“The Rolling Stone” is a powerful indictment of violent homophobia in Uganda

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Scene from
"The Rolling Stone" with Ato Blankson-Wood and Robert Gilbert at Lincoln Center Mitzi E. Newhouse Theater

This play is a strong painful work that must be seen

Normally, I do not review plays presented in New York City. However, I was recently invited to attend a performance of Lincoln Center Theater’s newest offering, The Rolling Stone by playwright Chris Urch. Mr. Urch, an English actor and writer, has created a taut drama focusing on the effects of homophobia on one family. It is a strong, painful work that must be seen by anyone who considers themselves to be a serious theatregoer—or by anyone who is concerned with the often-fatal repression of homosexuals worldwide, fueled by conservative American “missionaries.”

Scene from "The Rolling Stone with James Udom and Ato Blankson
“The Rolling Stone with James Udom and Ato Blankson is at the Lincoln Center Mitzi E. Newhouse Theater

The Rolling Stone is set in Kampala, Uganda’s capitol city and largest city. Joe (James Udom), a Christian preacher, has just been named to head his church. Both of his younger siblings, brother Dembe (Ato Blankson-Wood) and sister Wimmie (Latoya Edwards) are in school. Unknown to his family, Dembe has fallen in love with Sam (Robert Gilbert), an Irishman working in Uganda. Added to the mix are Mama (Myra Lucretia Taylor), one of the church elders, and her daughter Naome (Adenike Thomas), suffering from traumatic muteness, whom everyone has assumed will marry Dembe. When a tabloid paper starts publishing front-page pictures of suspected homosexuals along with their names and addresses, tensions and suspicions arise around Dembe. Sam offers to take Dembe with him back to Ireland, but that would mean Dembe leaving his family behind in Uganda. In the atmosphere raised by the newspaper’s articles, if Dembe were to be named, or if he left with Sam, it would bring guilt by association to his family, with possible violent repercussions, possibly costing Joe his position in the church and lowering his family’s social status.

Scene from "The Rolling Stone" with Adenike Thomas and Ato Blankson-Wood
“The Rolling Stone” with Adenike Thomas and Ato Blankson-Wood at Lincoln Center Mitzi E. Newhouse Theater. Photo: Jeremy Daniel.

The play is based on the true story of the actual Ugandan tabloid weekly The Rolling Stone, which in October 2010 published a front-page story listing the pictures, names, and addresses of 100 homosexuals in Uganda alongside a yellow banner reading “Kill Them.” One of those listed, Ugandan LGBT rights advocate David Kato, was subsequently beaten to death with a hammer. After a second such story was published listing additional names, photos, and addresses, the group Sexual Minorities Uganda petitioned the Uganda High Court to take action against the paper. The Court ruled that The Rolling Stone had violated the privacy rights of private individuals by publishing their information, and that the newspaper must stop publishing such information, shut down, and pay each of the plaintiffs 1.5 million Ugandan shillings ($406.62 at current exchange rates) plus court costs.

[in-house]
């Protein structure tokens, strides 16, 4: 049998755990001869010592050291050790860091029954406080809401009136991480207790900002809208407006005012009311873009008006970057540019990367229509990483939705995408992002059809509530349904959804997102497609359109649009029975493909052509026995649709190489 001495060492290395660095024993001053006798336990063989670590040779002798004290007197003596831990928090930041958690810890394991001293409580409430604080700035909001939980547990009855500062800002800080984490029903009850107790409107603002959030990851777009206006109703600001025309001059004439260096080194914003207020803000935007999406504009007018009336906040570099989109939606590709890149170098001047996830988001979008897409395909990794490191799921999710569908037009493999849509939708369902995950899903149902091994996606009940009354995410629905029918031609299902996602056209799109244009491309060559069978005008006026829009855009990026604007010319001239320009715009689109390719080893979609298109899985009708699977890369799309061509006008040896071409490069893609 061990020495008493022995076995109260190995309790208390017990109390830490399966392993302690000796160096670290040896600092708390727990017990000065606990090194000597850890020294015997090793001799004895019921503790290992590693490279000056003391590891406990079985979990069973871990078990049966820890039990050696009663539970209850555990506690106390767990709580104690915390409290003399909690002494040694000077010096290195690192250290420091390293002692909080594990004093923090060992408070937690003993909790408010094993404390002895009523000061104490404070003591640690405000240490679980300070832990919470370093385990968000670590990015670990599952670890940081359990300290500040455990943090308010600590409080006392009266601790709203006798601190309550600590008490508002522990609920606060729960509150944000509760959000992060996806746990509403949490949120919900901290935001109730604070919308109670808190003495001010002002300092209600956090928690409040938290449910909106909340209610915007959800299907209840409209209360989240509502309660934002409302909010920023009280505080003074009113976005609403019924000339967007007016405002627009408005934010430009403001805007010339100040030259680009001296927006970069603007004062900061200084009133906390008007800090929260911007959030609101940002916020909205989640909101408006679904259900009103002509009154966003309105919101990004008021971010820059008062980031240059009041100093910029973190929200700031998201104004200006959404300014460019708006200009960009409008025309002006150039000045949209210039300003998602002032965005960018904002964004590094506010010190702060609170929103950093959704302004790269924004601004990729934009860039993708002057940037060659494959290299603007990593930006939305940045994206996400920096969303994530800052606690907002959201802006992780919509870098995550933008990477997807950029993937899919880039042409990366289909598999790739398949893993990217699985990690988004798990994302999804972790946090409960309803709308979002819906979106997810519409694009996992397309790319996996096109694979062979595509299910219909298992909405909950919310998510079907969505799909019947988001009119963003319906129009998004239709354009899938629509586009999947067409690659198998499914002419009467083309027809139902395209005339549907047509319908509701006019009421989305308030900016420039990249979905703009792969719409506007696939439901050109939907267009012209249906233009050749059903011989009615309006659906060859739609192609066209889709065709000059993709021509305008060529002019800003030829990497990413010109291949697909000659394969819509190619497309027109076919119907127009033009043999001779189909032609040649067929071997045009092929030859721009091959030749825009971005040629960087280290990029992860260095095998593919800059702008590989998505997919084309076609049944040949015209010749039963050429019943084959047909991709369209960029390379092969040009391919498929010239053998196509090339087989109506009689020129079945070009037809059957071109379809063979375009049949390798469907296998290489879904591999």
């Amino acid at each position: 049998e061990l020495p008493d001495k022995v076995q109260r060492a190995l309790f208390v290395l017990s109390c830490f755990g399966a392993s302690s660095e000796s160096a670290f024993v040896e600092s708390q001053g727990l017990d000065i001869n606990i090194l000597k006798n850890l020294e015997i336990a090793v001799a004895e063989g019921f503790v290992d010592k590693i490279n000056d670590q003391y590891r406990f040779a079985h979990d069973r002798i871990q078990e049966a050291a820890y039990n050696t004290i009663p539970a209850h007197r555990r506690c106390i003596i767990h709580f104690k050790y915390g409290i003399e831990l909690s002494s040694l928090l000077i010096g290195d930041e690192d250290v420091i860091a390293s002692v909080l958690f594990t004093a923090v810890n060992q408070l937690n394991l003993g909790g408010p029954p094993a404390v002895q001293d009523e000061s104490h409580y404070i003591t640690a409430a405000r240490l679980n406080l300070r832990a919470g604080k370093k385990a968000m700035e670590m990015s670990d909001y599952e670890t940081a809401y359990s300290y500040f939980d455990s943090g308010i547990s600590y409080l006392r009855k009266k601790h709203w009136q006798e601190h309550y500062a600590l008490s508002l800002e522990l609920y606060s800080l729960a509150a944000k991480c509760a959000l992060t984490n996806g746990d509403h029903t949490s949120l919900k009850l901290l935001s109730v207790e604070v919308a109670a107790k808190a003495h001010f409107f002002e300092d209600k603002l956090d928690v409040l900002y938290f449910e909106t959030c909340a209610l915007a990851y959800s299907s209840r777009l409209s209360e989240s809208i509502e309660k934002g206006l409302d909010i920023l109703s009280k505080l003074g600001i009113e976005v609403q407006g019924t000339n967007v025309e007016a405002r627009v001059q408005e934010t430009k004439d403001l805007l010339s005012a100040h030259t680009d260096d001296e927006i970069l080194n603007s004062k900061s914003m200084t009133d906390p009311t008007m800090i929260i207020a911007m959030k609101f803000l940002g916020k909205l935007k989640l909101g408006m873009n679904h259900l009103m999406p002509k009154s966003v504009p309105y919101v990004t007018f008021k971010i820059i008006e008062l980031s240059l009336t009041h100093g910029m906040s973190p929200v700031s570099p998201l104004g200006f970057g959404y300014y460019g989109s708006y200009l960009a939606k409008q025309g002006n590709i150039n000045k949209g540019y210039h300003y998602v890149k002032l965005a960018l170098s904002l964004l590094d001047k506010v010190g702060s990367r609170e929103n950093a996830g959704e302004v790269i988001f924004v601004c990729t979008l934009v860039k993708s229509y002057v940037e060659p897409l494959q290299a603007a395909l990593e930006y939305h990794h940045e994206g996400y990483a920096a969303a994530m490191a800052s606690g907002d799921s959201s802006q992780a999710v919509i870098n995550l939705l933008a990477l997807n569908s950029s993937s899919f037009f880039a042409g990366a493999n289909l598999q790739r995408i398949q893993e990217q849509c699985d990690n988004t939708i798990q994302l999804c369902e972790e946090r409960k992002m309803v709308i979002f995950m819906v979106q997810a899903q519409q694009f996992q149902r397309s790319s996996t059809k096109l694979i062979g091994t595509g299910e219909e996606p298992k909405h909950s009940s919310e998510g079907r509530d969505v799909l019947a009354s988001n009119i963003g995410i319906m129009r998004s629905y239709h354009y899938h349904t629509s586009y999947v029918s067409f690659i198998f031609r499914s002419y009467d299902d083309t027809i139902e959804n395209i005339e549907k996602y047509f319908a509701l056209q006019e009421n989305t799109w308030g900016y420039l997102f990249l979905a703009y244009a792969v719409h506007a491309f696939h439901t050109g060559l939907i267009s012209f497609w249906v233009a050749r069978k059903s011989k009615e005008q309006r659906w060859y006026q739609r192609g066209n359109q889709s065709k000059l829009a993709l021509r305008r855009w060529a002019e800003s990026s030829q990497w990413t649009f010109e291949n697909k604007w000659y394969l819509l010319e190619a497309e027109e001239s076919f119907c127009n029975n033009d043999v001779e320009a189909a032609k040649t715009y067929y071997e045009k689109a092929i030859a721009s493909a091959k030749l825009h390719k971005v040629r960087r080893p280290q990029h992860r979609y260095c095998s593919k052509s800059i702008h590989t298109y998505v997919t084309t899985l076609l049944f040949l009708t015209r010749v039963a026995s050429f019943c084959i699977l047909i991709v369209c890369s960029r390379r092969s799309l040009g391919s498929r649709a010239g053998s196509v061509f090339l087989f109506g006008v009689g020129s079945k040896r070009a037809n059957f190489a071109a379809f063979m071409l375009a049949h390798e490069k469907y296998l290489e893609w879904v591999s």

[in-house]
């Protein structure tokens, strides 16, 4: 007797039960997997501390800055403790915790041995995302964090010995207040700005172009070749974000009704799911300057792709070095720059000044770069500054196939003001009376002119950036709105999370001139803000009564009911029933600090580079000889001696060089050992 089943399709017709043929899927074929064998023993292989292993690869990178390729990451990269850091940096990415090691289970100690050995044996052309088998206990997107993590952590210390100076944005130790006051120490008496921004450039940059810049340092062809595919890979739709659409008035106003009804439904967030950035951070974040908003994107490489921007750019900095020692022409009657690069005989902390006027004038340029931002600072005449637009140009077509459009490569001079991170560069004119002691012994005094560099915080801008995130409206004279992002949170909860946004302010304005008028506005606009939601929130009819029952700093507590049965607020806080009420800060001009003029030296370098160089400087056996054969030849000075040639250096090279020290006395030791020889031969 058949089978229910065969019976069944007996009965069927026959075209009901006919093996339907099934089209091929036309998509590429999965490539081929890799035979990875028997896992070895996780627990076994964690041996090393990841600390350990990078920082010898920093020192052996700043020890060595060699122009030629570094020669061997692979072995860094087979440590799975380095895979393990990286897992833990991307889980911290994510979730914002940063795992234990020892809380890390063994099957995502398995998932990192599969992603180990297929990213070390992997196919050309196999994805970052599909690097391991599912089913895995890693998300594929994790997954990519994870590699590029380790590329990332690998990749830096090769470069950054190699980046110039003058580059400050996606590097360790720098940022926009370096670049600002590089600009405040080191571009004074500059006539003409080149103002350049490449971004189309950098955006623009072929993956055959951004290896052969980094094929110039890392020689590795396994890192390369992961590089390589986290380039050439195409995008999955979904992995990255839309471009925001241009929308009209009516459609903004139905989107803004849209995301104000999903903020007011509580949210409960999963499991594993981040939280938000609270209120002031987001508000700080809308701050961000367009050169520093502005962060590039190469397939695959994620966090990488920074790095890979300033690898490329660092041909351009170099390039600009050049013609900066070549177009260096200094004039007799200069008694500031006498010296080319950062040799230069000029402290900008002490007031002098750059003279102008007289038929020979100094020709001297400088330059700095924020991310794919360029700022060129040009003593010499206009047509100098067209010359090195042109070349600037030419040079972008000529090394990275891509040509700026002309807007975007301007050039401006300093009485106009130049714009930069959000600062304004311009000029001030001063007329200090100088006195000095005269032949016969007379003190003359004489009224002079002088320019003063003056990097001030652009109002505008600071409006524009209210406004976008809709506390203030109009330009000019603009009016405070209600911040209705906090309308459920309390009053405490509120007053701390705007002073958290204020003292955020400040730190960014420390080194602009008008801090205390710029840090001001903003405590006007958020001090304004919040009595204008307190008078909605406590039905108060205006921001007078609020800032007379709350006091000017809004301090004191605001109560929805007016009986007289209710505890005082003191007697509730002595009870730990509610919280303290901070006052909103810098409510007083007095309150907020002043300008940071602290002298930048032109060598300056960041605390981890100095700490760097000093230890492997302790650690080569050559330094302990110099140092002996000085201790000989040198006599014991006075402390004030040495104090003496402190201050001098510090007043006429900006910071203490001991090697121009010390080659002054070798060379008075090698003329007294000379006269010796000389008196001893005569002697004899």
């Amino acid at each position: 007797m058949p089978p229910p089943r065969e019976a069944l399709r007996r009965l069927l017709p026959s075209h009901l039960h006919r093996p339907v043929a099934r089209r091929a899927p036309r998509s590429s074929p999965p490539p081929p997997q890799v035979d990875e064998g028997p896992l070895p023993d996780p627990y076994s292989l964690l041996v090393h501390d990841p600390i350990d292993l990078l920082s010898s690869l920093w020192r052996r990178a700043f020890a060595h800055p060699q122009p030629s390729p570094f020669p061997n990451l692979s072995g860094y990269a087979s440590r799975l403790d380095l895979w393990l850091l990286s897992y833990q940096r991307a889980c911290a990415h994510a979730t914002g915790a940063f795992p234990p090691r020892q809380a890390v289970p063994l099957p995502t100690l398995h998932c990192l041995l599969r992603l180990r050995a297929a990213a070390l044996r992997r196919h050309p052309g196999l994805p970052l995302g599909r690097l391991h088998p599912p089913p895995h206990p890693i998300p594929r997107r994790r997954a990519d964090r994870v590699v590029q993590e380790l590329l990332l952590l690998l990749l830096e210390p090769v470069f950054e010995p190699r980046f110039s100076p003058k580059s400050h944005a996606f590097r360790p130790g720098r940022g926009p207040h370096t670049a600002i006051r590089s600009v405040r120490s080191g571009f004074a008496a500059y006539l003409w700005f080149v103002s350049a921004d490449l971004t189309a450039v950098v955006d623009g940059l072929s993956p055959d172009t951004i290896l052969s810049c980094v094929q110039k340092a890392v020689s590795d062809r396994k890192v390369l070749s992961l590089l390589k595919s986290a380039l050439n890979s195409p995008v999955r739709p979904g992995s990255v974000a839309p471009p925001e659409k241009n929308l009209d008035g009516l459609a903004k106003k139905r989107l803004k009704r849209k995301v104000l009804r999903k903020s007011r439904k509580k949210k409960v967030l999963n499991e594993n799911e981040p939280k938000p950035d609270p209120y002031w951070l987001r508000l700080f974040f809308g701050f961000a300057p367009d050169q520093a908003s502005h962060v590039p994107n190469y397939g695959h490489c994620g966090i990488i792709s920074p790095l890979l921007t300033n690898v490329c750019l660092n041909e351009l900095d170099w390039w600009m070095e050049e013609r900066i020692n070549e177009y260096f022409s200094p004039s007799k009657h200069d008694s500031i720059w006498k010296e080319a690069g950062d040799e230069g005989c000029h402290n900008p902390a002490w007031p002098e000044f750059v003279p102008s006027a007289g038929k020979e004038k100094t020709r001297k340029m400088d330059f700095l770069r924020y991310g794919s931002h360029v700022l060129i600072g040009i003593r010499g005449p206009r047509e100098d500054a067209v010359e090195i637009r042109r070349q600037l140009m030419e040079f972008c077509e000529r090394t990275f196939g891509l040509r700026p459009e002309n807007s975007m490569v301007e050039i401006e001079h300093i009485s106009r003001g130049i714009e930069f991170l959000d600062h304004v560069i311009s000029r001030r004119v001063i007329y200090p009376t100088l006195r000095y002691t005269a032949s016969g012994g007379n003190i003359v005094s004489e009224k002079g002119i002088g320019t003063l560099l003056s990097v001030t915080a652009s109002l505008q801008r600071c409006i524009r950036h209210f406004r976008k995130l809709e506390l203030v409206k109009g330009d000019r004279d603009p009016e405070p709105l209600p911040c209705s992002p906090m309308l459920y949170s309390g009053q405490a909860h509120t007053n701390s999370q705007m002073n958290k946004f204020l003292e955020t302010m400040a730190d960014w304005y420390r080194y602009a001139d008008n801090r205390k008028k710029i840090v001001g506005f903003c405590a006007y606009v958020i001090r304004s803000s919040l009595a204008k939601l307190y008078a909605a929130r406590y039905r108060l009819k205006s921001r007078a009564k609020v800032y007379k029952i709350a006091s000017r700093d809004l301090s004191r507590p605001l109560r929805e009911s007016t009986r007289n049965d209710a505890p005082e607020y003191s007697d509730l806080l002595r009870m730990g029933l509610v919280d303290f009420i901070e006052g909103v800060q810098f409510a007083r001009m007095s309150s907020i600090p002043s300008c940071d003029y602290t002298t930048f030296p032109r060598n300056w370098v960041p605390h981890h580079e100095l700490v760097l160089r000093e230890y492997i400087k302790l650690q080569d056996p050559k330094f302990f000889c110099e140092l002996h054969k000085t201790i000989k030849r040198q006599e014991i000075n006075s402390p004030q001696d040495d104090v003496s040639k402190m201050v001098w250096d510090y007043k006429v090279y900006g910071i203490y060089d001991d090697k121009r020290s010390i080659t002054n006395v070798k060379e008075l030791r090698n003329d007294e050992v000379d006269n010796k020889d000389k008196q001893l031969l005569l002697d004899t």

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The level of acting and directing in The Rolling Stone is first-rate. Director Saheem Ali, himself queer and a former resident of Kenya, guides a talented cast through a tense journey in which Dembe’s family and friends mirror Ugandan society. James Udom, Ato Blankson-Wood, and Latoya Edwards portray a family whose devotion to each other is nearly palpable but riven by the suspicion of homosexuality swirling around the youngest brother. Mr. Udom’s Joe is a particularly powerful creation, devoted to his deeply-held religious beliefs yet torn by the knowledge of his brother’s sexuality. Myra Lucretia Taylor’s Mama hides her own secrets beneath the façade of a genial church lady. Adenike Thomas’s portrayal of Naome wordlessly conveys her longing for a normal life with her beloved childhood friend Dembe as her husband, making her single anguished spoken word all the more powerful for the banked emotions behind it. Finally, Robert Gilbert’s Sam is a well-meaning yet somewhat naive white man in African society, wanting to save the man he has grown to love but helpless to prevent the coming storm. Special mention goes to dialect coach Barbara Rubin in getting the sounds of Ugandan English into the mouths and minds of the cast.

Lincoln Center Theater’s design team has come up with a set that depends highly on the amount of imagination the audience brings to the production. Arnulfo Maldonado’s simple circular main set with a rectangular rising and falling center element becomes, among other things, a boat on a lake, a bed, and an altar, as well as the interior of the church, the family home, and Sam’s apartment. Mr. Maldonado is richly assisted by the lighting of Japhy Weideman and the music and sound designs of Justin Ellington. Dede Ayite’s costumes display a fine blend of African motifs and colors with Western styles.

The Rolling Stone is a biting dramatic look at homophobia in Uganda and echoed in the United States and around the world. The ending left me wondering if love and faith are enough to combat unthinking hatred fanned by ignorance. I strongly urge you to experience The Rolling Stone before its limited engagement ends.

The Rolling Stone is presented by Lincoln Center Theater at the Mitzi E. Newhouse Theater in New York City through August 25, 2019. For tickets and information, visit www.LCT.org.